“The DeSantasy Is Over”

Florida Governor Ron DeSantis Holds News Conference In Miami
Florida Governor Ron DeSantis. Photo: Joe Raedle/Getty Images
Tina Nguyen
August 10, 2022

Among the Republican operatives preparing for Donald Trump’s fiercely anticipated, increasingly inevitable 2024 announcement, news of this week’s F.B.I. raid on Mar-a-Lago was more than an unprecedented political outrage—it was also an incredible electoral opportunity. The one thing that reliably unifies the G.O.P., after all, is the perception that their institutions and values are under attack from the left. And what better enemy is there—in the post-Comey, post-Mueller, post-Russiagate environment—than armed agents of Joe Biden’s Justice Department executing a search warrant of the former president’s home over something as inconsequential as, say, a dozen boxes of improperly-stored classified documents? 

It’s still unclear, of course, what the F.B.I. was really looking for in the Mar-a-Lago basement, or how the raid fits into a presumably broader D.O.J. investigation, or why the typically over-cautious Merrick Garland apparently blindsided the White House by taking such an extraordinary action. The legal implications for Trump are similarly unclear. But as a source close to Trumpworld put it to me, inadvertently quoting Rahm Emanuel, you “never let a crisis go to waste.” Absent some kind of justification from the D.O.J., which would represent a Comeyesque breach of protocol, Trump and his allies are perfectly positioned to exploit the informational asymmetry. Not since Trump’s first impeachment have all the political and media organs of the conservative movement aligned around a single, undeniably potent message: They’ll do anything to keep him from running again.

It’s also a message that Republicans believe has momentum. Indeed, the accelerating speculation surrounding Mar-a-Lago, according to multiple insiders I spoke with, is that Trump will likely move up a presidential announcement to capitalize on it. “Nobody is worried” about potential legal fallout, one Trumpworld insider said. “Everyone I talked to is galvanized and most now believe he should announce ASAP.” In an ideal world, this source continued, a pre-midterms Trump announcement could even increase voter turnout for Republicans, countering the explosion of Democratic activism following the repeal of Roe v. Wade. “But only if Republicans take advantage of it. That’s not always a given.”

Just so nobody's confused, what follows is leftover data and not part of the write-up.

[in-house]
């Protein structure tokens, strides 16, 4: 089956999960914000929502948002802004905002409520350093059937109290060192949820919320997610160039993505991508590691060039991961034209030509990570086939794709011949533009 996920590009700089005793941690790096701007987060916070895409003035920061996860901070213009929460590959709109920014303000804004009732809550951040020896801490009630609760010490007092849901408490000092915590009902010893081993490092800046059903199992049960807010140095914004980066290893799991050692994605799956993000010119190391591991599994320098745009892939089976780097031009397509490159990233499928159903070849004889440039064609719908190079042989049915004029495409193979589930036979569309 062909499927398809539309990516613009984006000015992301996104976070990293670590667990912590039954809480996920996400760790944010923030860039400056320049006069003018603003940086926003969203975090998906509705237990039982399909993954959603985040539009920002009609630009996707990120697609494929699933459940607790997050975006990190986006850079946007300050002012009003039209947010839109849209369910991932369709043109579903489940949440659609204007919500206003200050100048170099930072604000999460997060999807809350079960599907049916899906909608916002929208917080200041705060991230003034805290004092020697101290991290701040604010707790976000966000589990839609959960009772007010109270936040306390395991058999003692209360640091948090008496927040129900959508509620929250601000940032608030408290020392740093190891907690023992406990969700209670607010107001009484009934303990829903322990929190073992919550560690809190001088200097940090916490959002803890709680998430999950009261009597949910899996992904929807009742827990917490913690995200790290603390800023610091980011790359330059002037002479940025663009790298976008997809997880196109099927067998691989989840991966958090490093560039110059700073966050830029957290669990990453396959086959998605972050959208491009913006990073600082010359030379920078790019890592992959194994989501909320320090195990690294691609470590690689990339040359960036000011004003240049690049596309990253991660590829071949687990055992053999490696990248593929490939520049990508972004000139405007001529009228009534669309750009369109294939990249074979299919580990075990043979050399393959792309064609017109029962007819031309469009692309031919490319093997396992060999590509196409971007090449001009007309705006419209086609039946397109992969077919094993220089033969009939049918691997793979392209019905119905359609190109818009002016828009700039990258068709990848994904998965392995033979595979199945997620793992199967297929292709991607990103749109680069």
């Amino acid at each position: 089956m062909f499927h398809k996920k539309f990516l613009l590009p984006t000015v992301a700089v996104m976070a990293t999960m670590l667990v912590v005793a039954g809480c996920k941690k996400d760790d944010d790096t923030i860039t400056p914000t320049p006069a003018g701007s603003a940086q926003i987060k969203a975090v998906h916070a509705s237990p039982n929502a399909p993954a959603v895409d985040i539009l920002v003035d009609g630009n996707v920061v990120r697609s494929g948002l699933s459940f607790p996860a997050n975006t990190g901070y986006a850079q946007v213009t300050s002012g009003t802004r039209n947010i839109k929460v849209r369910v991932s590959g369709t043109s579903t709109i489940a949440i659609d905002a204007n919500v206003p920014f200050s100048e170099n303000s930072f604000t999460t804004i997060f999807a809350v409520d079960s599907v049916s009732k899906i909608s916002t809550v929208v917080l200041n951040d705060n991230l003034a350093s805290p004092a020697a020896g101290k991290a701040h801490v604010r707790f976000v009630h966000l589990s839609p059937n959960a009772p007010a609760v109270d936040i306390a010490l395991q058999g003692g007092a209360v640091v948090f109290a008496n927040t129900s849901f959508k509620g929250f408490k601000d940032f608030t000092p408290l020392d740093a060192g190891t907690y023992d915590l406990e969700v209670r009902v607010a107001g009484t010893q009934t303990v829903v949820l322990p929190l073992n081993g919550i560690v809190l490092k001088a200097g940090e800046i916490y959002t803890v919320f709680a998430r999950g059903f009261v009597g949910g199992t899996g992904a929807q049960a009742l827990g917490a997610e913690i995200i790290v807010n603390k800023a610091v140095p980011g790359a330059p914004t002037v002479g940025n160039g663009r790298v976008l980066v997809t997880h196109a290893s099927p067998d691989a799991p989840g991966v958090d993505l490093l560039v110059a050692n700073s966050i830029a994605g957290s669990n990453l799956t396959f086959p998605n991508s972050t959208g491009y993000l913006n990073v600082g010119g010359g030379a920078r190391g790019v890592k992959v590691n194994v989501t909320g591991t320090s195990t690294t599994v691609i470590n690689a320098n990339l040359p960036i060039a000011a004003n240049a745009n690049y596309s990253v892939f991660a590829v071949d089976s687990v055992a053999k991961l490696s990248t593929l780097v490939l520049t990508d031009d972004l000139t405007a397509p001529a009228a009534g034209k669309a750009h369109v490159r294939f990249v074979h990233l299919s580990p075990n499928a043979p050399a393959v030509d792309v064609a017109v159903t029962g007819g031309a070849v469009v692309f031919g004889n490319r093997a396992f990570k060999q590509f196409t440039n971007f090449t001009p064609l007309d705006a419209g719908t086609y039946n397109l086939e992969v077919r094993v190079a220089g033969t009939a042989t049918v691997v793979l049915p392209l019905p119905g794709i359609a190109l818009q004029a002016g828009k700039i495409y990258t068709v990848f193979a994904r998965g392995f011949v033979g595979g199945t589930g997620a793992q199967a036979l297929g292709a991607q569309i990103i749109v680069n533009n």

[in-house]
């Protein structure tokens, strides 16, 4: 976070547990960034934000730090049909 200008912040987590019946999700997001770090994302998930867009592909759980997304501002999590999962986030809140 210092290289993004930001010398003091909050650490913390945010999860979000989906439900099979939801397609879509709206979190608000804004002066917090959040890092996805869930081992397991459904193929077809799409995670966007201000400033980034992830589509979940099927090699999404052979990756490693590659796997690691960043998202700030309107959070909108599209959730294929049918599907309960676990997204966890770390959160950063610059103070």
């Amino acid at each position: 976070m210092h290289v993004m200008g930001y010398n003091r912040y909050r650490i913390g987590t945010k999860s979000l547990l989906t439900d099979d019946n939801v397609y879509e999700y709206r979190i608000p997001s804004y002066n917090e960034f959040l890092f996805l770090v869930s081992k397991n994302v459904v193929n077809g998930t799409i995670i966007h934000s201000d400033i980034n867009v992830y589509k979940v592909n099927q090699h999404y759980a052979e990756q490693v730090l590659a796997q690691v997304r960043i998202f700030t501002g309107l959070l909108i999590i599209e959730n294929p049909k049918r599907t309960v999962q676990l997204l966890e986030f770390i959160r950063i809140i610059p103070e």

There’s a hope among Trump’s allies, too, that the anti-Democratic fervor could freeze out the rest of the field, particularly Ron DeSantis. In the aggregate of MAGA battles, trolling woke millennials with corporate pressure campaigns in Florida pales in comparison to veritable political warfare with the Deep State—a culture warrior versus a holy warrior, as it were. “I think this basically makes it impossible for a DeSantis [run] now,” another Trumpworld advisor suggested. Of course, the Florida governor released a Trumpian statement of his own, likening the Biden administration to a banana republic and condemning the D.O.J. for slow-walking its investigation into Biden’s son Hunter. But for the first Trump advisor, it’s game, set, match: “The DeSantasy is over!”

Wishful thinking, perhaps, in a political-media universe where today’s outrages are quickly replaced and forgotten. DeSantis remains a popular Trump understudy, especially if his baggage becomes tiresome. But for the moment, at least, the former president’s legal woes are energizing, not enervating, the moderate center of the party that was beginning to cast around for an alternative. It also forces the rest of the potential ‘24 field—Nikki Haley, Mike Pompeo, Mike Pence, Glenn Youngkin, and so forth—to make a choice: vociferously condemn the raid and support Trump’s run, keeping their powder dry for 2028, or tactfully advance the notion that the party should explore a reset under new leadership. 

“Smart ones will wait,” one MAGA consultant predicted. “But you’ll have certain Republicans who are either independently wealthy (Youngkin) or others like Tim Scott (who have establishment funding) who still might make a push” for the presidency this coming year. He added that Scott’s recent appearance on CBS, wherein he urged the G.O.P. to let the investigation “play out” before making any conclusions, was ill-advised: “Take him off my VP shortlist.”

Cheney’s Next Move